Unions and social organizations march to courthouse to protest Milei’s mega-decree

The demonstration is going ahead despite the government’s efforts to discourage rallies and roadblocks via a strict anti-protest protocol

The General Confederation of Labor (CGT by its Spanish initials) is marching alongside several unions and social movements towards the national courthouse building in Tribunales, downtown Buenos Aires City, to protest the mega-decree announced by President Javier Milei last week.

The march, which began Wednesday at 11 a.m., comes after the CGT filed a protective writ against the decree on Tuesday, requesting it be declared unconstitutional and annulled. It is also going ahead despite the Milei administration’s efforts to discourage rallies and roadblocks via a strict “anti-protest protocol.”

The two factions of the Argentine Workers Central (CTA), called “Workers’ CTA” and “Autonomous CTA,” are also marching alongside the CGT. The Popular Economy Workers Union (UTEP), Unidad Piquetera, left-wing parties, social organizations, and other unions — such as Buenos Aires healthcare workers unions — also came out in support.

A week ago, Milei issued a 366-article presidential decree of “necessity and urgency” — known as DNU in Spanish — that annulls or modifies several laws and overturns policies that protected consumers and workers, effectively deregulating Argentina’s economy. 

However, Judge Juan Ignacio Ramonet rejected CGT’s injunction on Wednesday midday because the decree has not come into force yet. This is because Milei’s decree failed to stipulate when that would be the case (usually immediately after its publication in the Official Bulletin). Therefore, by law, eight days have to pass for it to be applied, which would be on Friday.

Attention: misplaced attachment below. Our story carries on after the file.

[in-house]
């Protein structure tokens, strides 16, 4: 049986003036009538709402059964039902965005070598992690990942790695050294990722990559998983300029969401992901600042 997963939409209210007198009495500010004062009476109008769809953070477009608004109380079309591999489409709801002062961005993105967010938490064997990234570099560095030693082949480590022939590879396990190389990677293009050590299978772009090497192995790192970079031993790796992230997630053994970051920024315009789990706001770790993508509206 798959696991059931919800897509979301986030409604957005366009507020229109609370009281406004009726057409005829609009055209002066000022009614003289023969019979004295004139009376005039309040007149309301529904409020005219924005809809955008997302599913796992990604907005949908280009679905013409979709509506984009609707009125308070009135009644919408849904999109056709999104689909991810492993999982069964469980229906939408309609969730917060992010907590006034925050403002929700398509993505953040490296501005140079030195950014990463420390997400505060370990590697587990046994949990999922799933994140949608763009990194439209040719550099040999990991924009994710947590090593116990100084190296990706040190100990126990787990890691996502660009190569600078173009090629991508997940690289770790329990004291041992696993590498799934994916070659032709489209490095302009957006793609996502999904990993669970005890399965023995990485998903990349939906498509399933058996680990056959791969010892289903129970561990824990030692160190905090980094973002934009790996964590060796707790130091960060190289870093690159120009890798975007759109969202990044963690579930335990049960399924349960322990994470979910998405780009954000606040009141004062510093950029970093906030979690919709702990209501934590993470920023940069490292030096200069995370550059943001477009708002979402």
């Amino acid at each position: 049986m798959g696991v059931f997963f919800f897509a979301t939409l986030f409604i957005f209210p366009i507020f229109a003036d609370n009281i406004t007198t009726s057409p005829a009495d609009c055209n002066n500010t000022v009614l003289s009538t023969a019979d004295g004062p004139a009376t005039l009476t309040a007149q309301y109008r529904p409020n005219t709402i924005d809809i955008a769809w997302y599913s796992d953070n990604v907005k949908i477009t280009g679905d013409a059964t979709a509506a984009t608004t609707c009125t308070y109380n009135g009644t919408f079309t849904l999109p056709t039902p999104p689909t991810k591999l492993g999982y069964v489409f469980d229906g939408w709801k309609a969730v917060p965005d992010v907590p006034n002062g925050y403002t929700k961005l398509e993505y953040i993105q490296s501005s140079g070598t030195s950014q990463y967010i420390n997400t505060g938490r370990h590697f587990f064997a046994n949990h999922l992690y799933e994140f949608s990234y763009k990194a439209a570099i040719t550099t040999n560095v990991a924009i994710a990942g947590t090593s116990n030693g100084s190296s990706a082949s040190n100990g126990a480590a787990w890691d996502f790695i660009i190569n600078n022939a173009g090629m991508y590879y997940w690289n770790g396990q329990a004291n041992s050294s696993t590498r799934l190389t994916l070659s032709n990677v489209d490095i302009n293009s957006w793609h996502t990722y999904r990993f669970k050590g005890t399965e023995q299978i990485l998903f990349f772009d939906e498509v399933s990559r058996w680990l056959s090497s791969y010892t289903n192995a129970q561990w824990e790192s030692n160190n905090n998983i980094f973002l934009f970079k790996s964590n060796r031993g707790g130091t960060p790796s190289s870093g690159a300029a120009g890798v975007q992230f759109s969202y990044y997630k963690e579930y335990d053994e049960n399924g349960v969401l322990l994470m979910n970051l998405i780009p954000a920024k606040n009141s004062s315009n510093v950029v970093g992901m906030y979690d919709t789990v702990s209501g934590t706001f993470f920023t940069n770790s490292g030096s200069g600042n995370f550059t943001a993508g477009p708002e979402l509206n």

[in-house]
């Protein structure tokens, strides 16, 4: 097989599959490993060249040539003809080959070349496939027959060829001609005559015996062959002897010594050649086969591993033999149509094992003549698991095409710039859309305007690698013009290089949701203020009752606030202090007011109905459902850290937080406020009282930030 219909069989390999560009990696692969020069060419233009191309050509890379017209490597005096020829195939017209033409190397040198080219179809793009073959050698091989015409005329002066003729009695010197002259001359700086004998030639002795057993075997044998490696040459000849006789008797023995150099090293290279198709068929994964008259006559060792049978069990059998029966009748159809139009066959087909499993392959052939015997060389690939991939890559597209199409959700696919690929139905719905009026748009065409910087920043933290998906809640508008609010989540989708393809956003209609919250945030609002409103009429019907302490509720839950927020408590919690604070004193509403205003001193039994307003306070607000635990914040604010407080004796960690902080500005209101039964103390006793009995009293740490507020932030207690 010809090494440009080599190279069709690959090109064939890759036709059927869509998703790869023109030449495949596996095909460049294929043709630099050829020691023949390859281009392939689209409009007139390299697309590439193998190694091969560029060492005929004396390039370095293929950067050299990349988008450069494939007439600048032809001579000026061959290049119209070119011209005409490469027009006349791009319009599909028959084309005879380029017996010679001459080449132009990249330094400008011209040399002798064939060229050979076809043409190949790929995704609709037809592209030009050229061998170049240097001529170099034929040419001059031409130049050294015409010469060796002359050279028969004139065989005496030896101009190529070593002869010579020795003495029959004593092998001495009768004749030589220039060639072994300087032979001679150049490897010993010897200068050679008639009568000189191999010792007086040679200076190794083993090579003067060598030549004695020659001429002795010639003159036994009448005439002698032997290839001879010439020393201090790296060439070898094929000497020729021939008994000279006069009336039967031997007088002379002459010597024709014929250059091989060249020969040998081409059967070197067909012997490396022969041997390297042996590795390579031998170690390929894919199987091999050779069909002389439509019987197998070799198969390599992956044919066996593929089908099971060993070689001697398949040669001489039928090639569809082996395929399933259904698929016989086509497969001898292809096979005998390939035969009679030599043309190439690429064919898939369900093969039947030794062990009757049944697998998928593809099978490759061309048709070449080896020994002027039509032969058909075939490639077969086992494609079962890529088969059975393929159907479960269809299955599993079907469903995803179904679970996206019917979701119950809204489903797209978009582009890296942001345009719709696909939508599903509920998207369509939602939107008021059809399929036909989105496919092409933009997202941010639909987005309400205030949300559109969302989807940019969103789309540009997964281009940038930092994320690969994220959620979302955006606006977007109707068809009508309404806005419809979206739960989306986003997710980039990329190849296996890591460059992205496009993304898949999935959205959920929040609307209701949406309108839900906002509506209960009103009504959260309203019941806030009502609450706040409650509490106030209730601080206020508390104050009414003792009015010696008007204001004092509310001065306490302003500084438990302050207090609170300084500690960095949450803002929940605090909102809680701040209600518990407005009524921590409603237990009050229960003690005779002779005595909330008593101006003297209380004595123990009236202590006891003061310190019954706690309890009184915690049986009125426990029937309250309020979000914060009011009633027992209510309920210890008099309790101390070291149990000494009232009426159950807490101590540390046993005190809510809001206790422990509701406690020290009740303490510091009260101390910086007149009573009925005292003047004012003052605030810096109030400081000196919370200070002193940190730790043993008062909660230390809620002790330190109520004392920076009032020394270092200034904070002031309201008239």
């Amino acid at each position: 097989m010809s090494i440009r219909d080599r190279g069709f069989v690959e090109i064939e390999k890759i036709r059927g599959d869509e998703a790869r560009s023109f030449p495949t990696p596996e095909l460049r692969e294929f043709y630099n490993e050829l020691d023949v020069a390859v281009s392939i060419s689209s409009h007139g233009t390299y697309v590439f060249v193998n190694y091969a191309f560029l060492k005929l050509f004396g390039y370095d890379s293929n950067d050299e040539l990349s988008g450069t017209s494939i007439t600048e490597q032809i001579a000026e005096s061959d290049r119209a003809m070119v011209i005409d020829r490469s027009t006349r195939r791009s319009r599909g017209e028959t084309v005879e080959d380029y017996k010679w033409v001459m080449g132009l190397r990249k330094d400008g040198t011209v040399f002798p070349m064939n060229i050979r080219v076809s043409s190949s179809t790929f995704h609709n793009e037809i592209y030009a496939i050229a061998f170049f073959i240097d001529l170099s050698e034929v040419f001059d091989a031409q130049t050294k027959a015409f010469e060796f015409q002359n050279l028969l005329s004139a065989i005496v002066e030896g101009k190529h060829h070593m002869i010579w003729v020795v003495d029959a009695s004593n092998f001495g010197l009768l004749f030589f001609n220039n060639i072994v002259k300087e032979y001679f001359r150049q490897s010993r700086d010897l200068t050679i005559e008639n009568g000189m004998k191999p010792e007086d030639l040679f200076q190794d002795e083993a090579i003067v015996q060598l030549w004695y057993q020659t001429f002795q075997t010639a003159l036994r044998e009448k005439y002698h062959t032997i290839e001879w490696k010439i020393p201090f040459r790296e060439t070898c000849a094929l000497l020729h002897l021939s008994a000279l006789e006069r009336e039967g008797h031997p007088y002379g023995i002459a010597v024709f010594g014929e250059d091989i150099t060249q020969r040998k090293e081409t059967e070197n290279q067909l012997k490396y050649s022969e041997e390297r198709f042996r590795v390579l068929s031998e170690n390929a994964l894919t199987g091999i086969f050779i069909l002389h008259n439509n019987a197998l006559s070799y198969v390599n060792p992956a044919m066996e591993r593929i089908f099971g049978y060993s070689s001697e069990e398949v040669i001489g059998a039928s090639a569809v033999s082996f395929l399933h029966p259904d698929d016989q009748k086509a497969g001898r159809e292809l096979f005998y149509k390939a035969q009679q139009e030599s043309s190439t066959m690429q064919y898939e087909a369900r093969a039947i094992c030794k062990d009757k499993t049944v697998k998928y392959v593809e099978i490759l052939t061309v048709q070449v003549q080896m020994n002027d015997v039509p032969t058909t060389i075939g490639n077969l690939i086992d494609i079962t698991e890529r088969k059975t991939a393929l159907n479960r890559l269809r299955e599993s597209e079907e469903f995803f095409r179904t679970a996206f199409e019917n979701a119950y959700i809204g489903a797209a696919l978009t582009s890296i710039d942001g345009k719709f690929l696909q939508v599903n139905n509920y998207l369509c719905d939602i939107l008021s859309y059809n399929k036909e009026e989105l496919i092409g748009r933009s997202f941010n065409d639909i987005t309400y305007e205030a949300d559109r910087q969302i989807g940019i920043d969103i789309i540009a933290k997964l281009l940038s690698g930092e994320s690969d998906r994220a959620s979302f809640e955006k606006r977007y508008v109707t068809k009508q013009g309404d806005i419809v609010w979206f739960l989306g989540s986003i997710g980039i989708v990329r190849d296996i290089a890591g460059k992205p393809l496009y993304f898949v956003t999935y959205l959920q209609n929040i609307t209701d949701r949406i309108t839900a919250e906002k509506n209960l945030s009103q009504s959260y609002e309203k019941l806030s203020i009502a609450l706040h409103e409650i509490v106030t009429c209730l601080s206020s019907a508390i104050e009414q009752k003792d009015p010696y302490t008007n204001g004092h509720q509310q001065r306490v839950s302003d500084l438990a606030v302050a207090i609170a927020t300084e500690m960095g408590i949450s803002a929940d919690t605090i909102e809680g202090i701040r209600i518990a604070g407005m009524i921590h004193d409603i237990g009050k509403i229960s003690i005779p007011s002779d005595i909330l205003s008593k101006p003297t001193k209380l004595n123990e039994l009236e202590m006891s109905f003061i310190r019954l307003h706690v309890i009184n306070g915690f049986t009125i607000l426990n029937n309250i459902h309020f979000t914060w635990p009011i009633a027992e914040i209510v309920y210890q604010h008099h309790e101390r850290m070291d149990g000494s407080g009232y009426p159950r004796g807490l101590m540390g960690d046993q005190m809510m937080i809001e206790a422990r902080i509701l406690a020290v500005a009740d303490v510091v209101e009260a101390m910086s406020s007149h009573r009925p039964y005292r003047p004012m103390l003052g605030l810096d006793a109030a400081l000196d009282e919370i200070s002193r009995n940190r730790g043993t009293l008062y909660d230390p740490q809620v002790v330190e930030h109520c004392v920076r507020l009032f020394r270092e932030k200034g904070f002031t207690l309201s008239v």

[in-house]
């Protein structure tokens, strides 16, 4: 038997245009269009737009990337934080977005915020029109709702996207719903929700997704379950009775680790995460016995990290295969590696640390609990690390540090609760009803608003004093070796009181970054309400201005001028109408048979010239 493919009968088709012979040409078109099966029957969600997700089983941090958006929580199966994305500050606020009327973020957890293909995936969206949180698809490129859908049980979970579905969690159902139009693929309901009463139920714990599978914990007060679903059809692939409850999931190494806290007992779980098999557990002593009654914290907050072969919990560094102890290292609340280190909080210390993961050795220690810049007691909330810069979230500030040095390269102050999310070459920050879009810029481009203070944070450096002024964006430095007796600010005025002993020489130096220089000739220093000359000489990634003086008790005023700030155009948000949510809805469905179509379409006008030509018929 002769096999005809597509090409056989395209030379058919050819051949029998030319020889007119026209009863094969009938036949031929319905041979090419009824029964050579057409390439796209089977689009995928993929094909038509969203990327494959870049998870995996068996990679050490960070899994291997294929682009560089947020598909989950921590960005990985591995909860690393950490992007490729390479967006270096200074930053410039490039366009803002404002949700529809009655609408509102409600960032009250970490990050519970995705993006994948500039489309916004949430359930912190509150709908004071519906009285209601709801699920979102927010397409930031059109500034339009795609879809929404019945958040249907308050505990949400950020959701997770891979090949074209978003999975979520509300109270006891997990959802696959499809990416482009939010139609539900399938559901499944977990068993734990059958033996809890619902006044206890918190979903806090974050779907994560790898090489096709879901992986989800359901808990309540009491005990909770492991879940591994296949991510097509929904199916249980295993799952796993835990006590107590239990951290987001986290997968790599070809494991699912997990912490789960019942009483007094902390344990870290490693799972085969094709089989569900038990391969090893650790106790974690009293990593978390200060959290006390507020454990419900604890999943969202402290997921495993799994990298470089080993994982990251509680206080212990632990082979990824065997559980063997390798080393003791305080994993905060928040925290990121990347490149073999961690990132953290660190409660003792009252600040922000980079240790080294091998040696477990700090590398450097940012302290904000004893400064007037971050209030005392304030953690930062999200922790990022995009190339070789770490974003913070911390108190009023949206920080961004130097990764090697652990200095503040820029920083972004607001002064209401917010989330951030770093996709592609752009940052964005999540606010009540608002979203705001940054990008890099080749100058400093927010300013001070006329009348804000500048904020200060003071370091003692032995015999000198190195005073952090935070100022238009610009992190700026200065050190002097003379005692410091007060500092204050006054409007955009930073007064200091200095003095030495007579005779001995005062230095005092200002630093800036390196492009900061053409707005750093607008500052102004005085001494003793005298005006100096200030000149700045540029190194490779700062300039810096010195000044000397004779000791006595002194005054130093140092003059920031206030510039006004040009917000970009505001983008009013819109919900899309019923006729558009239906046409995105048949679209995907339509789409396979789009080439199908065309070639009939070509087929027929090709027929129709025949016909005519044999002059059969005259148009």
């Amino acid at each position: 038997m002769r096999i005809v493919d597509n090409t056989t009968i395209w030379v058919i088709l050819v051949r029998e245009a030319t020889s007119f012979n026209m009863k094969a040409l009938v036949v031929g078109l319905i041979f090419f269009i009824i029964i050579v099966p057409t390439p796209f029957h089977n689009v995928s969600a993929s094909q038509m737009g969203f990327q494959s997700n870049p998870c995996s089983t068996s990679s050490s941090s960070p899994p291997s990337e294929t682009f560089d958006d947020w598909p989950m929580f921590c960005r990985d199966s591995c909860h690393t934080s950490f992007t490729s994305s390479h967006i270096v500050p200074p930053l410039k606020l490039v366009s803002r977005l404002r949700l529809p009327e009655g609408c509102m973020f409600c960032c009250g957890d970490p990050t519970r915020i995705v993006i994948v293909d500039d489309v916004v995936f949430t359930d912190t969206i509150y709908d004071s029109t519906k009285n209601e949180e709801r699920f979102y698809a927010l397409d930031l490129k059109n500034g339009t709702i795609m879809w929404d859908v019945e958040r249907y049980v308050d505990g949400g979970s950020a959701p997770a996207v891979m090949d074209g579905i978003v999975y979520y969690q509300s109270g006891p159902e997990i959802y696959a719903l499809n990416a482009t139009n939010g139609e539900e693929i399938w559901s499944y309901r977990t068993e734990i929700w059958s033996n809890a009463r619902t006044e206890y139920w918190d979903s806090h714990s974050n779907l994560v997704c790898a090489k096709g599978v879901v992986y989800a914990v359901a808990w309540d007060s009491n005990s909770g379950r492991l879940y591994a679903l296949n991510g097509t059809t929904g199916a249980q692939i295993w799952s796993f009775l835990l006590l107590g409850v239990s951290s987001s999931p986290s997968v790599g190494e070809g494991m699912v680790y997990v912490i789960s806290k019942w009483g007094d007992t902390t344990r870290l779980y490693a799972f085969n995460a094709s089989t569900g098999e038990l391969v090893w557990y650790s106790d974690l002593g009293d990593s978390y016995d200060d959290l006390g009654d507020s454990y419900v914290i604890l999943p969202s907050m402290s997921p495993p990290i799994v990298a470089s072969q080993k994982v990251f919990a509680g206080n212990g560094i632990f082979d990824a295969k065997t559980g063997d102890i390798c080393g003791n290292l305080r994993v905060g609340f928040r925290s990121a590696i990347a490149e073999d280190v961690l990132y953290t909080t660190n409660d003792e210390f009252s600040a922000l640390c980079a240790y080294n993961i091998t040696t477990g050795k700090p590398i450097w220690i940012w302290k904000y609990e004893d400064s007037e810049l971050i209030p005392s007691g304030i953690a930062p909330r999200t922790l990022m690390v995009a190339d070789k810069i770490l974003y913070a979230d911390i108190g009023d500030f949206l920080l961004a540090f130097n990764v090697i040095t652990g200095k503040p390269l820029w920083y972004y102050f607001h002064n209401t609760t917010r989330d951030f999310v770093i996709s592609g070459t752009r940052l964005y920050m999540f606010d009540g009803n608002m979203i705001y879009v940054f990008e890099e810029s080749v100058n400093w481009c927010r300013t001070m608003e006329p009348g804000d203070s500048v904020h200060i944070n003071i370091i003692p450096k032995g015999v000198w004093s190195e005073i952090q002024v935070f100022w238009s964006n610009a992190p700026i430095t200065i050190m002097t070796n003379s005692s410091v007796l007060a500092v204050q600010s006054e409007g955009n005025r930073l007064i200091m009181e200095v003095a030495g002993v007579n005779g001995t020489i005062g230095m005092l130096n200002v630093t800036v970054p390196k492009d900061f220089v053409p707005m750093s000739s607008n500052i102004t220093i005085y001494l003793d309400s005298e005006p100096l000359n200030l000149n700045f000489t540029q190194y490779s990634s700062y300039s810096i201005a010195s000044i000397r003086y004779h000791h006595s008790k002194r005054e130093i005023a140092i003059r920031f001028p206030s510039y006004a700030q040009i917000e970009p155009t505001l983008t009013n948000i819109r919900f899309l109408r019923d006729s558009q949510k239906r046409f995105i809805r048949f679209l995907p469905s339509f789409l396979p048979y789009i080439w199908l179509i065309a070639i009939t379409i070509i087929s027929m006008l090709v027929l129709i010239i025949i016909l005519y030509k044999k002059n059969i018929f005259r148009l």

On Tuesday, Security Minister Patricia Bullrich approved the CGT’s request to hold an event at Plaza Lavalle, in front of the courthouse building. Although these types of requests are regularly filed before big gatherings and marches, Bullrich wrote on X that it was “a milestone in the way [Argentines] carry out demonstrations in public places,” implying it was a result of her new protocol. She later deleted the post.

Other lawsuits and protection writs (known as amparo in Spanish) from many quarters have been filed since the mega-decree was revealed. These legal complaints, along with Wednesday’s march and other ongoing protests, intend to show massive rejection against it.

Despite Judge Ramonet’s rejection of the CGT’s writ, on Saturday a federal court accepted a lawsuit filed on Thursday by the CTA-A, the State Workers Association (ATE) and the City Law Observatory.

A bus carrying social leader Carlos “Perro” Santillán was stopped by military police in Zarate (around 100 kilometers away from Buenos Aires) on its journey from Jujuy to the march in Tribunales. Officers claimed that Santillán and the 45 people traveling with him did not have the necessary documentation to continue their trip.

According to Santillán, the passengers were not allowed to step off the bus. The officers ordered for it to be driven to a bus terminal in Buenos Aires city and then taken away. “They left us without a bus and we don’t know how we are going to return home,” Santillán told Radio 10. “We have no money and no food.”

You may also be interested in: Long live freedom (but not to protest)


All Right Reserved.  Buenos Aires Herald